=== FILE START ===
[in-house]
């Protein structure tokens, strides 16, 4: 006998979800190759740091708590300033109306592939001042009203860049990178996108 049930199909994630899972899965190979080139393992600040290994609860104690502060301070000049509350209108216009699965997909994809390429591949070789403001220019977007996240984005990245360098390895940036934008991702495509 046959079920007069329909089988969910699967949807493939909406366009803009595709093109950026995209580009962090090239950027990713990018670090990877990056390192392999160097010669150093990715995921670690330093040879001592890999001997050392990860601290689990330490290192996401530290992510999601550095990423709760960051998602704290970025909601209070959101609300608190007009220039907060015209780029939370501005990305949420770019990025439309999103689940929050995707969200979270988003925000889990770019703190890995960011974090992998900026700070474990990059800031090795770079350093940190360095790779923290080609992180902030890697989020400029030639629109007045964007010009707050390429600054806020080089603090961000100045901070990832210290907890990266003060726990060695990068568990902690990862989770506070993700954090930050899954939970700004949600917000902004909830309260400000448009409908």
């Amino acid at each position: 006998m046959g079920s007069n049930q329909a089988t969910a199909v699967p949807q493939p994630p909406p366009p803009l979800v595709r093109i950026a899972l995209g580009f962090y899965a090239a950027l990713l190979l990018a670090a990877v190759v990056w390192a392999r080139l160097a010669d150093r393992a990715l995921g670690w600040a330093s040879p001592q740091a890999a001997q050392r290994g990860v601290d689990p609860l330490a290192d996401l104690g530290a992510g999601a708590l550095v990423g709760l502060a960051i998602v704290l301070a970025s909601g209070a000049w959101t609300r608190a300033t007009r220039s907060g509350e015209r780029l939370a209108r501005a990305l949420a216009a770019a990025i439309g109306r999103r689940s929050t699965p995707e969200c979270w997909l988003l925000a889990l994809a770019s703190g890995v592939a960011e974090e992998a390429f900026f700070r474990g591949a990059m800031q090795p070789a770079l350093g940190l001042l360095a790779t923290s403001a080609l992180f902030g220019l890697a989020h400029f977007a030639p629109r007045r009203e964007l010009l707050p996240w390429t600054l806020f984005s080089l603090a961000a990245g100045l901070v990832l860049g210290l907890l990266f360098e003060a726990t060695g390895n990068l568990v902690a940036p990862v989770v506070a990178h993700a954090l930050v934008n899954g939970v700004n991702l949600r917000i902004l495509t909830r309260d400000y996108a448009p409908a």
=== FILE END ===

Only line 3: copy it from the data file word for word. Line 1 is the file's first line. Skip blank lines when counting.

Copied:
């Amino acid at each position: 006998m046959g079920s007069n049930q329909a089988t969910a199909v699967p949807q493939p994630p909406p366009p803009l979800v595709r093109i950026a899972l995209g580009f962090y899965a090239a950027l990713l190979l990018a670090a990877v190759v990056w390192a392999r080139l160097a010669d150093r393992a990715l995921g670690w600040a330093s040879p001592q740091a890999a001997q050392r290994g990860v601290d689990p609860l330490a290192d996401l104690g530290a992510g999601a708590l550095v990423g709760l502060a960051i998602v704290l301070a970025s909601g209070a000049w959101t609300r608190a300033t007009r220039s907060g509350e015209r780029l939370a209108r501005a990305l949420a216009a770019a990025i439309g109306r999103r689940s929050t699965p995707e969200c979270w997909l988003l925000a889990l994809a770019s703190g890995v592939a960011e974090e992998a390429f900026f700070r474990g591949a990059m800031q090795p070789a770079l350093g940190l001042l360095a790779t923290s403001a080609l992180f902030g220019l890697a989020h400029f977007a030639p629109r007045r009203e964007l010009l707050p996240w390429t600054l806020f984005s080089l603090a961000a990245g100045l901070v990832l860049g210290l907890l990266f360098e003060a726990t060695g390895n990068l568990v902690a940036p990862v989770v506070a990178h993700a954090l930050v934008n899954g939970v700004n991702l949600r917000i902004l495509t909830r309260d400000y996108a448009p409908a």